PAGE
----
(WXYZ) — All of the updates on the coronavirus and the incredible impact it's having on our lives can be hard to keep up with. To help you keep up, we'll post this daily blog on our homepage. You can find all of our stories on our coronavirus page.
Attorney General William Barr has directed federal prosecutors across the country to “be on the lookout” for state and local coronavirus-related restrictions that could be unconstitutional.
Barr issued a two-page memo on Monday to U.S. attorneys, saying the department would pursue action in court, if necessary. He said federal prosecutors may need to step in if a state or local ordinance “crosses the line” from appropriately exercising authority to an “overbearing infringement of constitutional and statutory protections.”
Many states have issued orders compelling residents to stay home, with limited exceptions like essential trips for food and other supplies to slow the spread of the coronavirus.
The Department of Justice also announced that United States Attorney for the Eastern District of Michigan Matthew Schneider and Assistant Attorney General for Civil Rights Eric Dreiband would oversee and coordinate the efforts.
Michigan Gov. Gretchen Whitmer announced the first steps to re-opening Michigan amid the coronavirus pandemic.
Called the "MI Safe Start Plan," it will "take into account the various sectors of our economy, geographic and work-place risk, as well as our public health ability and work-place protocols to mitigate the risk."
According to the state, the plan will be incremental and start with workplace types that pose less risk.
For example, the residential and commercial construction industry will likely be one of the first sectors to return to work.
Officials will continue to monitor the public health and measure success. It will also remain nimble enough to pull back if a spike in coronavirus cases is seen.
Businesses will also have to adopt new safety practices and carefully monitor employees, follow social distancing and provide PPE. Employers are also barred from retaliating against workers who stay home out of a health concern.
Whitmer said they are carefully evaluating a number of industrial sectors for a restart, and there will be a press conference at a future date to talk more about the plan.
There are now 3,407 deaths and 38,210 confirmed cases of coronavirus in Michigan, according to new numbers released from the State of Michigan on Monday.
That's up 92 deaths and 432 cases from Sunday, when there were 3,315 deaths and 37,778 confirmed cases.
8,342 have recovered from the virus, according to the state. Those numbers are updated every Saturday. Recovery includes confirmed COVID-19 cases who are 30 days out from their onset, but the pool will expand as the pandemic continues.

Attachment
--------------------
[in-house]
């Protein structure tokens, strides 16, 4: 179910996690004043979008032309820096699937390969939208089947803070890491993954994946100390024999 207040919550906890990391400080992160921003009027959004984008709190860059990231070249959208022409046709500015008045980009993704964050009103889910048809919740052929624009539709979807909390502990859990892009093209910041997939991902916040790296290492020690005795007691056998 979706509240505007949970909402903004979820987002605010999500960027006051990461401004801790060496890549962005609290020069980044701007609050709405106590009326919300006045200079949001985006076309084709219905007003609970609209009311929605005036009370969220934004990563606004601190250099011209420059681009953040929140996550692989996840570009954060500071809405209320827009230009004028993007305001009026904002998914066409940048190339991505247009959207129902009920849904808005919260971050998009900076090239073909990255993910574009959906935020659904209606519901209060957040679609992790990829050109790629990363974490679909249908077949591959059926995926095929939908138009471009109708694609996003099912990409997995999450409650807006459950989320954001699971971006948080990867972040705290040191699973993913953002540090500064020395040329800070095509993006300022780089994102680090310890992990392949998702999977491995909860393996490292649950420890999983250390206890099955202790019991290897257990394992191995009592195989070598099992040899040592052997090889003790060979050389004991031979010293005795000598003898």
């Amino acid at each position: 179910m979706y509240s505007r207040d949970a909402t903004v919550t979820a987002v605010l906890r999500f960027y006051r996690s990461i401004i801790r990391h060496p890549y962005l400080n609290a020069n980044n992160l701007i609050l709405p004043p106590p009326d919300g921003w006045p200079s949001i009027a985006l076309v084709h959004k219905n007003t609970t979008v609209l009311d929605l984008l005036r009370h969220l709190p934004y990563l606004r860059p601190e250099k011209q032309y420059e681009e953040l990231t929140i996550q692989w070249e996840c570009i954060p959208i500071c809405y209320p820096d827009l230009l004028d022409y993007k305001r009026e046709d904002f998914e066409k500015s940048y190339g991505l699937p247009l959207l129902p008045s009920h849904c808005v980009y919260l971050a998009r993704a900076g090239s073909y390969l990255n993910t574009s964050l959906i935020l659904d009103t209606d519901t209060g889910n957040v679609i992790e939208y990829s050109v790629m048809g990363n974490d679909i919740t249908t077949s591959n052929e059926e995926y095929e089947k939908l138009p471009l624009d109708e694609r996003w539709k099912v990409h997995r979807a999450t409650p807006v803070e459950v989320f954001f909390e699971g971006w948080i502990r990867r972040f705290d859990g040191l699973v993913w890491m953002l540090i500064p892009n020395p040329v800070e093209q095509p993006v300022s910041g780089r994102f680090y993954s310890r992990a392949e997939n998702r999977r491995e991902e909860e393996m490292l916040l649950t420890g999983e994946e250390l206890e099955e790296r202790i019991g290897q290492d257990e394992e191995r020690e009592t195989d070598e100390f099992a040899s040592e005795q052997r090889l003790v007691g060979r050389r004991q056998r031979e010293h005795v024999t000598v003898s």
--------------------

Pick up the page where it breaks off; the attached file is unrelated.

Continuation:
Gov. Gretchen Whitmer said Monday she may soon allow construction to restart in Michigan if coronavirus hospitalizations continue to drop and testing rises.
The governor, who spoke with Politico, will hold an afternoon news conference with business and health care leaders to discuss how she is assessing the virus’s risk in different economic sectors.
“I would anticipate in the coming days if our trajectory of hospitalizations continues to go down and our ability to test continues to go up that we will go into the next low-risk category,” she said. “That might include some construction, for instance. That might include some additional outdoor enterprises.”
The State of Michigan on Monday began providing coronavirus statistics for long-term care facilities.
The numbers are broken down by county and the Michigan Department of Health and Human Services also established a regional hub strategy to assist in reducing the spread of COVID-19 within nursing facilities.
Within each county, there is a list of the locations and the number of COVID-19 patients per facility.
To view the page, click here.
The Wayne County Public Health Division began compliance monitoring of nursing homes over the weekend after what they call "an alarming spike in the number of COVID-19 cases and related deaths."
Wayne County Executive Warren Evans said the division will also hire temporary healthcare workers, as needed, to help with compliance monitoring. They will also reallocate public health nurses to prioritize site visits of the homes.
According to the county, more than 1,400 of the county's 6,759 COVID-19 case are among the nursing home patients and staff. Mor ethan 326 deaths can be traced to long-term care facilities in Wayne County outside of the City of Detroit.
Nearly half of Detroiters say they are likely to run out of money in the next three months due to the COVID-19 crisis, according to a University of Michigan survey.
One in five say they will, assuming families do not receive additional support.
The survey is from UM's Detroit Metro Area Communities Study. Detroiters were polled from March 31 through April 9. Read more here
Both Gov. Whitmer and Detroit Mayor Mike Duggan will hold press conferences on Monday.
Duggan will speak at 2 p.m. and Whitmer will speak at 4 p.m.
You can watch both press conferences live by clicking here at the time.
Per Governor Gretchen Whitmer's latest executive order, Michigan employers must provide employees with face coverings. Click here.
Additional Coronavirus information and resources:
Click here for a page with resources including a COVID-19 overview from the CDC, details on cases in Michigan, a timeline of Governor Gretchen Whitmer's orders since the outbreak, coronavirus' impact on Southeast Michigan, and links to more information from the Michigan Department of Health and Human Services, the CDC and the WHO.
View a global coronavirus tracker with data from Johns Hopkins University.
Find out how you can help metro Detroit restaurants struggling during the pandemic.
See all of our Helping Each Other stories.
See complete coverage on our Coronavirus Continuing Coverage page.